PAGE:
Translucent Maple Tuiles

This week’s Tuesdays with Dorie was chosen by Clivia of Bubie’s Little Baker: translucent maple tuiles.  Tuiles are delicate, super thin cookies – a French treat named for the tiles that line the rooftops of country homes.  I’ve never made them before, but have admired them from afar.  When done properly, they are stunning, but I assumed such fragile, delicate cookies would require some patience in the kitchen, of which I have little.  When Clivia selected them this week, though, I decided it would be fun to give them a try even if it didn’t work out.   

Translucent Maple Tuiles

The dough for the tuiles is comprised of only 4 ingredients – butter, brown sugar, maple syrup and flour – making it super easy to mix together.  I would recommend making sure your maple syrup is at room temperature, though, or else it’ll cause your butter to seize into ugly little clumps.  A group of us baked these tuiles together on Twitter this week; it’s always fun because we benefit from little tips the other bakers provide.  My favorite tip came from Nancy, who suggested baking each tuile on its own little square of parchment, which meant instead of trying to work quickly with a metal spatula to remove the tuile from the baking sheet, you could just lift up the square of parchment.  Brilliant!  I confess that I sat in front of my oven door with the light on watching the little balls of dough melt and transform into lacy cookies.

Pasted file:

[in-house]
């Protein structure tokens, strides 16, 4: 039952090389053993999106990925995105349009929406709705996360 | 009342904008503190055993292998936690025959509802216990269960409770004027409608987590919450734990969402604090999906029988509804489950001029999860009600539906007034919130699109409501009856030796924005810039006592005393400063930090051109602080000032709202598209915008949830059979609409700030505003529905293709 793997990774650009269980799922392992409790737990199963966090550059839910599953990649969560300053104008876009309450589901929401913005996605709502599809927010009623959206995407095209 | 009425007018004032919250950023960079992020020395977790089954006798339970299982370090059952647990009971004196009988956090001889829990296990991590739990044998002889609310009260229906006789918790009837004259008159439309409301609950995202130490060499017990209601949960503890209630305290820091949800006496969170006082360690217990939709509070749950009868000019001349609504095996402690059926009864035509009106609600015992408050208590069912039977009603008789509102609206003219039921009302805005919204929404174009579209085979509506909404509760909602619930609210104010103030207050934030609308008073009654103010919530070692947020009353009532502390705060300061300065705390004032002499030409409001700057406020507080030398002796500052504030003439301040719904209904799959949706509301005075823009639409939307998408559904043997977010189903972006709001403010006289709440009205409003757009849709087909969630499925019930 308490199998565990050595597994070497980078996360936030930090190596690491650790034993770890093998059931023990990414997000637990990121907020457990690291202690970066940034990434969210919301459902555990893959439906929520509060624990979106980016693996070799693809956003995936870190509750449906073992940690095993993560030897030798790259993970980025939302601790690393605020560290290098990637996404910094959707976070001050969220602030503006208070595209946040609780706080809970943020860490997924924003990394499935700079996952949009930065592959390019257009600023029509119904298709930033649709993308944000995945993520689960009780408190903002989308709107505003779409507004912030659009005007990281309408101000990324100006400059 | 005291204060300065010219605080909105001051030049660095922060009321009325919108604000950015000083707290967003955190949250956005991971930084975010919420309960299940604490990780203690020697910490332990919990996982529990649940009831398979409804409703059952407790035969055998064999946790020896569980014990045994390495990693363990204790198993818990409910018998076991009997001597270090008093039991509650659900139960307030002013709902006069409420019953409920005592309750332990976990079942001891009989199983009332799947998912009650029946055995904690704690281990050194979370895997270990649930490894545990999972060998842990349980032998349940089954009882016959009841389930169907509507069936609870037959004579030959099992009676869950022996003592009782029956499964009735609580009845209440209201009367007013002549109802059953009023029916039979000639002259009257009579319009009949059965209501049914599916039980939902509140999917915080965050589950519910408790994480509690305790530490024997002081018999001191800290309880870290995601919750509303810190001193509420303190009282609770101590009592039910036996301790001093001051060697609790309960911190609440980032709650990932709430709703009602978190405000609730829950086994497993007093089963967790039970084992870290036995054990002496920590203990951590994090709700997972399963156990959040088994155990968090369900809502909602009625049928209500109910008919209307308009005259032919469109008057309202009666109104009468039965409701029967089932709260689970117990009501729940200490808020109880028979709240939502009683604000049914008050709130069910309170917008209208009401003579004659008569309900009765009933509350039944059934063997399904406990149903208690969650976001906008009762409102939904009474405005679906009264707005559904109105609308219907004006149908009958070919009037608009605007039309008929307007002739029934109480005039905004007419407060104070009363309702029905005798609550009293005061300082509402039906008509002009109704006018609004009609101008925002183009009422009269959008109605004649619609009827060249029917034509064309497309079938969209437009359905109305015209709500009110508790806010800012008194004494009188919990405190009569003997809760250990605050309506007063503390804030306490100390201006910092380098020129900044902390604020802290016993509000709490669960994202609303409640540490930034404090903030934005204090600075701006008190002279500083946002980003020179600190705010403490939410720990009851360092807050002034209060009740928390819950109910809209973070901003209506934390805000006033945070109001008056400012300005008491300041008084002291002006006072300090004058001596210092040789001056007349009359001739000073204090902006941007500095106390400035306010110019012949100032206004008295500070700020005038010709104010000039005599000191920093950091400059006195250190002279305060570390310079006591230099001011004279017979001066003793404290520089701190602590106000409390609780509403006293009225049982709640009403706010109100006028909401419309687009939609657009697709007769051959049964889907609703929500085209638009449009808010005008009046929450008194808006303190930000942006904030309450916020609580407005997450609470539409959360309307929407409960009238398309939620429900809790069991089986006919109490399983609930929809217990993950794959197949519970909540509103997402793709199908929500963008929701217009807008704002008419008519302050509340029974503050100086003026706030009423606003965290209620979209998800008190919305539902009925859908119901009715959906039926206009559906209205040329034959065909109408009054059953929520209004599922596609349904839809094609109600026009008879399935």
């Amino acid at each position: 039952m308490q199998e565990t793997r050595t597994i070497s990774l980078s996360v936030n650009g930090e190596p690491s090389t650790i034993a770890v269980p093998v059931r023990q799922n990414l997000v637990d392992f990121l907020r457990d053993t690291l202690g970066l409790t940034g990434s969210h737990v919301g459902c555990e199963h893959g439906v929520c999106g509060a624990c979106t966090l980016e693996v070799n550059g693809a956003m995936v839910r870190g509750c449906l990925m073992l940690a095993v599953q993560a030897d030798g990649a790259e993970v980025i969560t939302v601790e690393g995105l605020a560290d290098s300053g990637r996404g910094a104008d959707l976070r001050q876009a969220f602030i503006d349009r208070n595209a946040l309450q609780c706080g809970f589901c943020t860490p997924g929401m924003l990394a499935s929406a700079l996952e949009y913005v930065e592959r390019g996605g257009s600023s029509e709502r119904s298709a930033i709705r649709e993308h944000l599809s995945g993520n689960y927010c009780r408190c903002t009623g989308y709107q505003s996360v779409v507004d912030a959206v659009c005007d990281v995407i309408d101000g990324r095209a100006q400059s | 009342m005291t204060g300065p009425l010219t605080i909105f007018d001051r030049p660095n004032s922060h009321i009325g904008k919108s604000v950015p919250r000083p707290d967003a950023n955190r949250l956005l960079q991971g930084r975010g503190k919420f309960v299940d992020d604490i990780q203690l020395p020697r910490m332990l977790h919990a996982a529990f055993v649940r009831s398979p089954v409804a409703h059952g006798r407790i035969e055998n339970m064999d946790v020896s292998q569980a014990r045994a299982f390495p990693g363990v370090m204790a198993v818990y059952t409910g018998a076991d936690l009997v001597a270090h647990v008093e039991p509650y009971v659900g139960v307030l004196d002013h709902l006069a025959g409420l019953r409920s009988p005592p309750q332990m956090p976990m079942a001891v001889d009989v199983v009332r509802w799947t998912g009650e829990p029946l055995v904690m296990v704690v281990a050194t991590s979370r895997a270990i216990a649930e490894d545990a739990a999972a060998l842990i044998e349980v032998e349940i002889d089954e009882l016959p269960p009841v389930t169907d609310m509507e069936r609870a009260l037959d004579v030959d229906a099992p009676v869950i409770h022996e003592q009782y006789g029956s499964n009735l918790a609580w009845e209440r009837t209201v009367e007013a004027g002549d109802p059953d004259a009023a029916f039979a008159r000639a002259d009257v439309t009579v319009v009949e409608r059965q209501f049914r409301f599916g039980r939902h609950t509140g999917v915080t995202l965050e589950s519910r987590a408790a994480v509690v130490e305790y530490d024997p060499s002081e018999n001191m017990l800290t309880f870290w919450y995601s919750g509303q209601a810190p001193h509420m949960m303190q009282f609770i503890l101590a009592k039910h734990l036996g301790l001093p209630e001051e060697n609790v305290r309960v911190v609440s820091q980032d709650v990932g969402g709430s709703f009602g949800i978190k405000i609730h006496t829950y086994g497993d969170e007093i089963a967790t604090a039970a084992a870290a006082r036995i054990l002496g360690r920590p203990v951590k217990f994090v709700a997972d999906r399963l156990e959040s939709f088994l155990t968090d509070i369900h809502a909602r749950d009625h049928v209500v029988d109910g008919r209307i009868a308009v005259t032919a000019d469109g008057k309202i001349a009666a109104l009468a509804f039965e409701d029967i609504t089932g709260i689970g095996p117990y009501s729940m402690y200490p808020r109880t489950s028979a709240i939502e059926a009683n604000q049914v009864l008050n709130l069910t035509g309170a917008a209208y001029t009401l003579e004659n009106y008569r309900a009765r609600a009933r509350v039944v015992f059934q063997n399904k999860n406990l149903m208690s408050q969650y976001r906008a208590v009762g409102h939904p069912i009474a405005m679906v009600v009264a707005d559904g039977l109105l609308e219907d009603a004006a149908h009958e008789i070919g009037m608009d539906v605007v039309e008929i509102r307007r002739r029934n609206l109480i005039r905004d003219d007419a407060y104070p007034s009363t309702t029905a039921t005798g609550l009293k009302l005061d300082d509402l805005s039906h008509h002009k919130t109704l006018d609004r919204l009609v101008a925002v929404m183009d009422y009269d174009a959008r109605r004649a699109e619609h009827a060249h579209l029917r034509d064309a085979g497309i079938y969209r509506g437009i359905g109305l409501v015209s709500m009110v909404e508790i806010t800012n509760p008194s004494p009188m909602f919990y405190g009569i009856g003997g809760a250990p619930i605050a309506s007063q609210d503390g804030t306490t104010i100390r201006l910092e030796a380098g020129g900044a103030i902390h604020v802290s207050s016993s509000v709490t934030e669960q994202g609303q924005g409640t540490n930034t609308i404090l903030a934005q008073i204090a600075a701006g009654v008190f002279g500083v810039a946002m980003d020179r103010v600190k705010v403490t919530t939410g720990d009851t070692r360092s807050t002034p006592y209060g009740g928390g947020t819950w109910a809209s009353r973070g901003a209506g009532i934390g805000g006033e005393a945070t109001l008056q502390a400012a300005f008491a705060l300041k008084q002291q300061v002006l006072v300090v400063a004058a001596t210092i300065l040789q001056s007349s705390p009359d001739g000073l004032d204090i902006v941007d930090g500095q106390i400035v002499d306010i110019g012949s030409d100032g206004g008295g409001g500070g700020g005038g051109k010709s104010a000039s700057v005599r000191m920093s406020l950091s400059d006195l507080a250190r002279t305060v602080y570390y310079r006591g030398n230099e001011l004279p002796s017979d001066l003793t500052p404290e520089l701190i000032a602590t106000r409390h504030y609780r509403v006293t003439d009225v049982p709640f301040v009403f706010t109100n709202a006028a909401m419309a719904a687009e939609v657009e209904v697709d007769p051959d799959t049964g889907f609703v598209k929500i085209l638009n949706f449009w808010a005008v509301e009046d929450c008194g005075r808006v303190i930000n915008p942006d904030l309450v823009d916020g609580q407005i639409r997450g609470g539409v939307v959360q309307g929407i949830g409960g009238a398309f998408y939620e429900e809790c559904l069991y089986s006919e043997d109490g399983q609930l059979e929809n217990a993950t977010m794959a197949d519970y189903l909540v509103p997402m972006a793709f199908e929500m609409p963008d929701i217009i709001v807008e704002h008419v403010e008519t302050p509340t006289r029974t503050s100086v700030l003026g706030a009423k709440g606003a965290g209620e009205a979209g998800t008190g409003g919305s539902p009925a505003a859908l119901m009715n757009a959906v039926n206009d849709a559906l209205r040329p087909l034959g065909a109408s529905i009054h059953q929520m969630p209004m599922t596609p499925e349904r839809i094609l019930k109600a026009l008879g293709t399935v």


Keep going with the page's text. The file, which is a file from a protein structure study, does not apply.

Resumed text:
Translucent Maple Tuiles

When the tuiles are removed from the oven they’re very pliable, it takes a minute or two for them to set up.  In that time, you can form them into curved shapes (or whatever you’d like, really).  I attempted to drape several over my rolling pin to give them the curved shape, but try as I might, mine never really set up.  Even after an hour or more out of the oven they were still pliable and if removed from the rolling pin, simply flattened out.  I experimented with different oven temperatures ranging from 350 F – 425 F, but no luck.  Because they never set up properly, mine weren’t as crisp as I’d have liked, and they also remained fairly greasy.  Not a new favorite flavor wise, but a really fun process and one I’m glad I finally tried!  

Many thanks to Clivia for hosting this week!  You can find the recipe on her blog here or on pages 173-175 of Baking: From My Home to Yours.